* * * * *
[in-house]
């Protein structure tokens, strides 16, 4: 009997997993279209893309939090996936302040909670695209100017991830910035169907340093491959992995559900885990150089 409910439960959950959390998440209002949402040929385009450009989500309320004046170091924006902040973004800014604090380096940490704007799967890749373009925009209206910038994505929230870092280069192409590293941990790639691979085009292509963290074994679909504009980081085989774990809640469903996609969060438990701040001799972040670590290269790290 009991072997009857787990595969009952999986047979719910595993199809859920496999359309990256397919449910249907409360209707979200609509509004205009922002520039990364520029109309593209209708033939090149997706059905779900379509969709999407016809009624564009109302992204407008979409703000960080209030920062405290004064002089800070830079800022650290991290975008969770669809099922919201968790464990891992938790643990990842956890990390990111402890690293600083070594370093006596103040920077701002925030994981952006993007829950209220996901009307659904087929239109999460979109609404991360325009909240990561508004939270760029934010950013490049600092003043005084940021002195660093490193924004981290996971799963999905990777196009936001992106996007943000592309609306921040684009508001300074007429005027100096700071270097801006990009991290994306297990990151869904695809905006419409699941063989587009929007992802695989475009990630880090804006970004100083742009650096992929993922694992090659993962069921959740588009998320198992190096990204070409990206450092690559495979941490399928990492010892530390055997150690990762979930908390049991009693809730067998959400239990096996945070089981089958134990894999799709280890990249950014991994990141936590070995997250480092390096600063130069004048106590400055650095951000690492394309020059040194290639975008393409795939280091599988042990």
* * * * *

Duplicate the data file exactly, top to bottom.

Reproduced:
[in-house]
């Protein structure tokens, strides 16, 4: 009997997993279209893309939090996936302040909670695209100017991830910035169907340093491959992995559900885990150089 409910439960959950959390998440209002949402040929385009450009989500309320004046170091924006902040973004800014604090380096940490704007799967890749373009925009209206910038994505929230870092280069192409590293941990790639691979085009292509963290074994679909504009980081085989774990809640469903996609969060438990701040001799972040670590290269790290 009991072997009857787990595969009952999986047979719910595993199809859920496999359309990256397919449910249907409360209707979200609509509004205009922002520039990364520029109309593209209708033939090149997706059905779900379509969709999407016809009624564009109302992204407008979409703000960080209030920062405290004064002089800070830079800022650290991290975008969770669809099922919201968790464990891992938790643990990842956890990390990111402890690293600083070594370093006596103040920077701002925030994981952006993007829950209220996901009307659904087929239109999460979109609404991360325009909240990561508004939270760029934010950013490049600092003043005084940021002195660093490193924004981290996971799963999905990777196009936001992106996007943000592309609306921040684009508001300074007429005027100096700071270097801006990009991290994306297990990151869904695809905006419409699941063989587009929007992802695989475009990630880090804006970004100083742009650096992929993922694992090659993962069921959740588009998320198992190096990204070409990206450092690559495979941490399928990492010892530390055997150690990762979930908390049991009693809730067998959400239990096996945070089981089958134990894999799709280890990249950014991994990141936590070995997250480092390096600063130069004048106590400055650095951000690492394309020059040194290639975008393409795939280091599988042990």